'Give me the damn car': Red tape keeps grieving widow from driving clunker
Bureaucracy to blame for thousands of Canadians struggling with estate laws, seniors' advocate says
An Ontario widow found herself stuck with a clunker she couldn't legally drive — or even give away — after being told she had to pay more than the car is worth in legal fees to transfer ownership.
Margaret McArthur, 75, from Ottawa, is like thousands of others who get caught up in a complicated and expensive system where people with few assets can face high legal bills when a loved one dies, according to Laura Tamblyn Watts, the national director of law, policy and research for CARP, formerly the Canadian Association for Retired Persons.
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After 56 years of marriage, McArthur's husband, John, died suddenly in March without leaving a will.
On paper he owned the car, but his wife, Margaret, was the one who drove it, and both their names were on the insurance.
"[I thought] if I die he gets it, if he dies, I get it. It's just automatic," she said from her home in Ottawa.
Couldn't even donate car
The 2004 Hyundai Accent GS is worth about $800. McArthur was told by officials she'd have to pay at least $1,500 in legal bills to get the documents needed to transfer ownership from her husband to herself.
McArthur thinks it's ridiculous to have to spend so much money to transfer ownership of a car that she already paid for and has been driving daily for years. But without transferring ownership, she can't renew the vehicle's registration.
"Why don't they just give me the damn car?" asks McArthur. "What difference does it make? It's maybe only gonna last another couple of years."
She even tried donating the car to charity, but was told she couldn't.
"The Ministry of Transportation said it had to be put in my name before we could donate it. So I can't even donate it. Can't sell it. Can't scrap it."
The couple didn't have a lot, and the car was one of their few assets. They rented their home and didn't have any major investments.
Soon after her husband's death, McArthur tried to transfer ownership by providing Service Ontario her husband's death certificate, their marriage certificate, the insurance slip with her name on it and other documents that showed the couple lived together when John died.
However, Service Ontario and the Ontario Ministry of Transportation told McArthur she'd have to hire a lawyer to get a certificate of appointment of estate trustee without a will — the document she needed to transfer ownership.
Tamblyn Watts says she sees grieving spouses overwhelmed by the system "on an almost daily basis," regardless of whether their partners had a will or the size of the estate.
More than 100,000 Canadians are widowed every year, and that number is expected to keep growing. With it, so will the number of problems around estates laws, says Tamblyn Watts.
Since small estates have few assets, they should have a different set of rules that make them easier and less expensive to settle, she says.
"We want to make sure people are able to effectively and without too much red tape, go through the process at a time when they're grieving and it's even more difficult to manage," says Tamblyn Watts.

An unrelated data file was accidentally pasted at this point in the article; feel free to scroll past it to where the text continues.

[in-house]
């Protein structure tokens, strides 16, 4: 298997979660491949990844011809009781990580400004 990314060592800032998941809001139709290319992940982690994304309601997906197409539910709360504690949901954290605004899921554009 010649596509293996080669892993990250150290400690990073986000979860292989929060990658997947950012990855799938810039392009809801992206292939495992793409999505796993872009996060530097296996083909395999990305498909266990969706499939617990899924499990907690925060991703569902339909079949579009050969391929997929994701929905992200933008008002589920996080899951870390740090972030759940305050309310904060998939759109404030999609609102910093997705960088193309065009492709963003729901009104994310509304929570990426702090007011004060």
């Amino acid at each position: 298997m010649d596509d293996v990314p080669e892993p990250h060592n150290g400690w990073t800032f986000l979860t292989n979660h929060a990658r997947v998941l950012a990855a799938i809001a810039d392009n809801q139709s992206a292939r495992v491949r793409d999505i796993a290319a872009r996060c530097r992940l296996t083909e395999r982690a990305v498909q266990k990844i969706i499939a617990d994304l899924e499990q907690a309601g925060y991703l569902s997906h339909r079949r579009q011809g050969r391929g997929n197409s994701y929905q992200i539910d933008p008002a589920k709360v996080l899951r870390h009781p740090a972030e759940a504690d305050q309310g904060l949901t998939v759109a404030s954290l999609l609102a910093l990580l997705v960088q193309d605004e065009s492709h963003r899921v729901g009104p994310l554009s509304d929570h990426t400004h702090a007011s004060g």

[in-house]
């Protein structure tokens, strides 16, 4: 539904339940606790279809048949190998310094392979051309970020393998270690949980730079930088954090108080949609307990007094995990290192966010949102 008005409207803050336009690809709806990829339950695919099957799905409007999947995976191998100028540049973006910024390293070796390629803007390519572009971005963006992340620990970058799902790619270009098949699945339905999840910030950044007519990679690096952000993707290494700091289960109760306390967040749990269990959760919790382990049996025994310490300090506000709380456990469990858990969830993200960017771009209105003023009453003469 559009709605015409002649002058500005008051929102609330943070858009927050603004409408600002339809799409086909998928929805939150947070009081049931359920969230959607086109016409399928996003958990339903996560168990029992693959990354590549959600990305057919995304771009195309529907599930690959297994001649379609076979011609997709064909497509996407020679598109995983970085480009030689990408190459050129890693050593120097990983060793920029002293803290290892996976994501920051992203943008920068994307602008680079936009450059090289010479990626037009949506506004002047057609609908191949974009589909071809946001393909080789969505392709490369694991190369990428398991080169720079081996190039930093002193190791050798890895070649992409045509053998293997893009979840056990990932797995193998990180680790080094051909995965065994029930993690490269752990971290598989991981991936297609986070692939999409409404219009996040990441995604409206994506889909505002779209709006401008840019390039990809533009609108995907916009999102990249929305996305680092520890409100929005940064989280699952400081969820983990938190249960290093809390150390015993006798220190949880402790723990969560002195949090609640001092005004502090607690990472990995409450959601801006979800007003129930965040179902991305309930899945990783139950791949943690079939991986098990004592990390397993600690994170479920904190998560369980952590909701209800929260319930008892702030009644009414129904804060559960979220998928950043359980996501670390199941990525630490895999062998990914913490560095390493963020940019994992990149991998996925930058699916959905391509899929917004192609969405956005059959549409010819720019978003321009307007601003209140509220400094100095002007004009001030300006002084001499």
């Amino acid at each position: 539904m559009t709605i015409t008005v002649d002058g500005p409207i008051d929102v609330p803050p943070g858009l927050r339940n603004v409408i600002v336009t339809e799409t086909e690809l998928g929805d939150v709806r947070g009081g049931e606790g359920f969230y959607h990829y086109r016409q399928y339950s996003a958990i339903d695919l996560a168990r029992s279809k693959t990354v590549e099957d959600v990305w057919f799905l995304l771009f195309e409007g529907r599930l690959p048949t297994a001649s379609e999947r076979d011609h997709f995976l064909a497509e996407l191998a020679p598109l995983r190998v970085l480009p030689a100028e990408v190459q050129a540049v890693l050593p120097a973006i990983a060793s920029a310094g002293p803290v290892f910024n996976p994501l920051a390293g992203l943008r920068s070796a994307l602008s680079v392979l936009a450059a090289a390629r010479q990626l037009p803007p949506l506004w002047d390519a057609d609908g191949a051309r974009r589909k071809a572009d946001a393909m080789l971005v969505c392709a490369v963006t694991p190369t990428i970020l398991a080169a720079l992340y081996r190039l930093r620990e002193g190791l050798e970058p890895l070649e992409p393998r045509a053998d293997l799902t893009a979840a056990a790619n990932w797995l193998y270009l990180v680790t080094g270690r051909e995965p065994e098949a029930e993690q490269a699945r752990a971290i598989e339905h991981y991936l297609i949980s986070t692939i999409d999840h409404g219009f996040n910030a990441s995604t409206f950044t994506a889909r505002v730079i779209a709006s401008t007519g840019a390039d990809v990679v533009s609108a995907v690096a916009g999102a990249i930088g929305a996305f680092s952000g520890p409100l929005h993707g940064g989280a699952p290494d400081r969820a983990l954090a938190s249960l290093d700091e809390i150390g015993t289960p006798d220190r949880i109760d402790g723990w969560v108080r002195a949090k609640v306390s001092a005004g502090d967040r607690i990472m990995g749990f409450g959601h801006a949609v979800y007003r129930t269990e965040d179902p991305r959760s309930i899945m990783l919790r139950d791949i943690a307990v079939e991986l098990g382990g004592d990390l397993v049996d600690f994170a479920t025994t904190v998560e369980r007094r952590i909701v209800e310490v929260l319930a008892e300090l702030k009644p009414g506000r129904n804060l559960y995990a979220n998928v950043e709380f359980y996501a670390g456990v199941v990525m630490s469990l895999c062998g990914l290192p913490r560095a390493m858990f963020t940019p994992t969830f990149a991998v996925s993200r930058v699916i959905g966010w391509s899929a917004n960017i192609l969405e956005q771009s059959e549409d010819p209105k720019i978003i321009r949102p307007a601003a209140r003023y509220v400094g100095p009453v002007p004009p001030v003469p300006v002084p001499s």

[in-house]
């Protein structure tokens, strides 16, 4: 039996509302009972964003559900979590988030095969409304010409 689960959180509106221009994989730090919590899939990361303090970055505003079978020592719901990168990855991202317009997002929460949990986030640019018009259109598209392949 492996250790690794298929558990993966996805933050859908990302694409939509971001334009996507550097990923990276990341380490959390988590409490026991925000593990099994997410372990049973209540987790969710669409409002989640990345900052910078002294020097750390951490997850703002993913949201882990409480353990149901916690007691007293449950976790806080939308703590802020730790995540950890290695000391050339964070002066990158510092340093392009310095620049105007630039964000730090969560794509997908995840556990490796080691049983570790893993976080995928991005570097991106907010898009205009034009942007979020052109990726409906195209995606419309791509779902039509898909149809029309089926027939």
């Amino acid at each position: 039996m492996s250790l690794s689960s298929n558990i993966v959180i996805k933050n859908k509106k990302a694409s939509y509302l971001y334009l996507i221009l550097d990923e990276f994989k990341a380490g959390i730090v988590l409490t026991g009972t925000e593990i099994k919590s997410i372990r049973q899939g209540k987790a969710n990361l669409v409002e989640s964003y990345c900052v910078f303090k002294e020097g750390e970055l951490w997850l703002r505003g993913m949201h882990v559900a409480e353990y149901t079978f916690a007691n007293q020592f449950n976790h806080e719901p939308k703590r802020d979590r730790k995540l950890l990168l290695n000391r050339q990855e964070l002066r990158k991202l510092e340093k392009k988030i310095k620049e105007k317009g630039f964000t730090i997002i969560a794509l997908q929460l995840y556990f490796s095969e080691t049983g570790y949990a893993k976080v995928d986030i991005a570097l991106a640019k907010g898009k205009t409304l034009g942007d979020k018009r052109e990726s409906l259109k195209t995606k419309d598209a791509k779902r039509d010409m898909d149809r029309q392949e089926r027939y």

Only a few provinces and territories — including Saskatchewan, Manitoba and Northwest Territories — have implemented simpler and less expensive systems for small estates. To use the less complicated rules, an estate can't be worth more than $10,000 to $35,000 (depending on the jurisdiction).
Watts says it's "simply not fair," that only some Canadians have access to simplified systems and wants to see a consistent set of rules across the country.
The Law Commission of Ontario, in McArthur's home province, has been pushing for reforms for years, saying the cost of probate — which isn't mandatory but often necessary when there is a will — is "disproportionately high for small estates and can outweigh the benefits."
Tamblyn Watts says a lot of people are now looking to avoid going through probate altogether by putting assets in joint names so they aren't part of a will. But she warns that could lead to problems if the original owner's rights aren't respected.
Having a will and an estate plan in place is the best option available, she says, adding situations without a will are almost always more complicated.
She says people who can't afford legal advice can take advantage of free clinics for wills that are sometimes held by law schools since legal aid doesn't cover estate work.
As for McArthur, she says the car is even more important now that she's a widow. It's her lifeline to the outside community to visit friends and run errands.
After Go Public contacted Ontario's Ministry of Transportation, it offered to help McArthur through the process of changing the car's ownership.
In an email to Go Public, a ministry spokesperson wrote that the legal document McArthur was told she required isn't always needed to transfer the vehicle to the surviving spouse and that a letter from a lawyer stating McArthur is the beneficiary of the vehicle would do.
"We apologize if the information above was not provided or fully explained to Ms. McArthur when she contacted us earlier," Bob Nichols said.
McArthur went back to a lawyer, who gave her a discount on the usual $450 cost of writing the letter because of her circumstances. After months of trying, she was finally able to put the car under her own name.
With files from Jenn Blair, Max Paris and Ana Komnenic
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